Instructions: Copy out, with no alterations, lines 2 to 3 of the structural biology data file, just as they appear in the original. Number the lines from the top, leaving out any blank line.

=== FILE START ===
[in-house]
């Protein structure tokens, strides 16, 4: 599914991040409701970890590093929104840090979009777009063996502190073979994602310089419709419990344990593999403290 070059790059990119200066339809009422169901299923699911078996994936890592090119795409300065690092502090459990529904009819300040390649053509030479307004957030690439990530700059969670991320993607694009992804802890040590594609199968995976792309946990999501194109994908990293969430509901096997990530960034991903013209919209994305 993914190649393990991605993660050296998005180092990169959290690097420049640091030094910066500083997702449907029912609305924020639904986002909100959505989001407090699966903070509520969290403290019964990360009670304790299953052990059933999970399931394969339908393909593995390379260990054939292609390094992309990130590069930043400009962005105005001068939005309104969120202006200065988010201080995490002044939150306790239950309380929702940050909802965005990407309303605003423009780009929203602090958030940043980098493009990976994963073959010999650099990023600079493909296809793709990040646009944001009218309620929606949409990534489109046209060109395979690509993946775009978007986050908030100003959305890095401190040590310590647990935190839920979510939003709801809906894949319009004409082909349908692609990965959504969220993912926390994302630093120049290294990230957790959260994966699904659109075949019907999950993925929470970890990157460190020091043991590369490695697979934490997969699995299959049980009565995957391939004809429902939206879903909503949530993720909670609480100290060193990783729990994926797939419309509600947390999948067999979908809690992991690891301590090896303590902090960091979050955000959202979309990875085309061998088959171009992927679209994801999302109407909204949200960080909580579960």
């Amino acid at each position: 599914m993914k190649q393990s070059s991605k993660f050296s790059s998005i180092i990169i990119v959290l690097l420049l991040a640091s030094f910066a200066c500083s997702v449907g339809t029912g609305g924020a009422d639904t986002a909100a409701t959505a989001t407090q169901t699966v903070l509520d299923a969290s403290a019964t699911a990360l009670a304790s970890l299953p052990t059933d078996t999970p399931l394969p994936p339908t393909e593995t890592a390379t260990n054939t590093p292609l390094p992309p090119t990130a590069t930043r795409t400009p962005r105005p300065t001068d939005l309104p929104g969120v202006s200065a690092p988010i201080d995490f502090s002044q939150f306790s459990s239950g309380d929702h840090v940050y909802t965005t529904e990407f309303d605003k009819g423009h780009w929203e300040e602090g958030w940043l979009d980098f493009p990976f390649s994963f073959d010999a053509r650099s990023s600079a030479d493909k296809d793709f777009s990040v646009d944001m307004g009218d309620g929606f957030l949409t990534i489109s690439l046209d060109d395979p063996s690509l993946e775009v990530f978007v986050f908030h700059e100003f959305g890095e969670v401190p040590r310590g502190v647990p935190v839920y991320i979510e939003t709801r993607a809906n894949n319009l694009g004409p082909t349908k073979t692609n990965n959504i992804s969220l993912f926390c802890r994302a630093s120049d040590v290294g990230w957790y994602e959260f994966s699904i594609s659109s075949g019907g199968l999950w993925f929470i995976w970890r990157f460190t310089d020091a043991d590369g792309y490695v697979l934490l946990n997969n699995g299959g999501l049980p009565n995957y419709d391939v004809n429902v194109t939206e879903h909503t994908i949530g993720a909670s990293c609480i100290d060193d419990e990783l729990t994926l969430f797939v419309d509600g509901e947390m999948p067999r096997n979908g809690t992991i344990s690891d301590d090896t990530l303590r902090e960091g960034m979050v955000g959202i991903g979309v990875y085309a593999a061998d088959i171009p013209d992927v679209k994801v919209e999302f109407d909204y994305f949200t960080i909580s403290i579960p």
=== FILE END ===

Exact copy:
């Protein structure tokens, strides 16, 4: 599914991040409701970890590093929104840090979009777009063996502190073979994602310089419709419990344990593999403290 070059790059990119200066339809009422169901299923699911078996994936890592090119795409300065690092502090459990529904009819300040390649053509030479307004957030690439990530700059969670991320993607694009992804802890040590594609199968995976792309946990999501194109994908990293969430509901096997990530960034991903013209919209994305 993914190649393990991605993660050296998005180092990169959290690097420049640091030094910066500083997702449907029912609305924020639904986002909100959505989001407090699966903070509520969290403290019964990360009670304790299953052990059933999970399931394969339908393909593995390379260990054939292609390094992309990130590069930043400009962005105005001068939005309104969120202006200065988010201080995490002044939150306790239950309380929702940050909802965005990407309303605003423009780009929203602090958030940043980098493009990976994963073959010999650099990023600079493909296809793709990040646009944001009218309620929606949409990534489109046209060109395979690509993946775009978007986050908030100003959305890095401190040590310590647990935190839920979510939003709801809906894949319009004409082909349908692609990965959504969220993912926390994302630093120049290294990230957790959260994966699904659109075949019907999950993925929470970890990157460190020091043991590369490695697979934490997969699995299959049980009565995957391939004809429902939206879903909503949530993720909670609480100290060193990783729990994926797939419309509600947390999948067999979908809690992991690891301590090896303590902090960091979050955000959202979309990875085309061998088959171009992927679209994801999302109407909204949200960080909580579960």
């Amino acid at each position: 599914m993914k190649q393990s070059s991605k993660f050296s790059s998005i180092i990169i990119v959290l690097l420049l991040a640091s030094f910066a200066c500083s997702v449907g339809t029912g609305g924020a009422d639904t986002a909100a409701t959505a989001t407090q169901t699966v903070l509520d299923a969290s403290a019964t699911a990360l009670a304790s970890l299953p052990t059933d078996t999970p399931l394969p994936p339908t393909e593995t890592a390379t260990n054939t590093p292609l390094p992309p090119t990130a590069t930043r795409t400009p962005r105005p300065t001068d939005l309104p929104g969120v202006s200065a690092p988010i201080d995490f502090s002044q939150f306790s459990s239950g309380d929702h840090v940050y909802t965005t529904e990407f309303d605003k009819g423009h780009w929203e300040e602090g958030w940043l979009d980098f493009p990976f390649s994963f073959d010999a053509r650099s990023s600079a030479d493909k296809d793709f777009s990040v646009d944001m307004g009218d309620g929606f957030l949409t990534i489109s690439l046209d060109d395979p063996s690509l993946e775009v990530f978007v986050f908030h700059e100003f959305g890095e969670v401190p040590r310590g502190v647990p935190v839920y991320i979510e939003t709801r993607a809906n894949n319009l694009g004409p082909t349908k073979t692609n990965n959504i992804s969220l993912f926390c802890r994302a630093s120049d040590v290294g990230w957790y994602e959260f994966s699904i594609s659109s075949g019907g199968l999950w993925f929470i995976w970890r990157f460190t310089d020091a043991d590369g792309y490695v697979l934490l946990n997969n699995g299959g999501l049980p009565n995957y419709d391939v004809n429902v194109t939206e879903h909503t994908i949530g993720a909670s990293c609480i100290d060193d419990e990783l729990t994926l969430f797939v419309d509600g509901e947390m999948p067999r096997n979908g809690t992991i344990s690891d301590d090896t990530l303590r902090e960091g960034m979050v955000g959202i991903g979309v990875y085309a593999a061998d088959i171009p013209d992927v679209k994801v919209e999302f109407d909204y994305f949200t960080i909580s403290i579960p």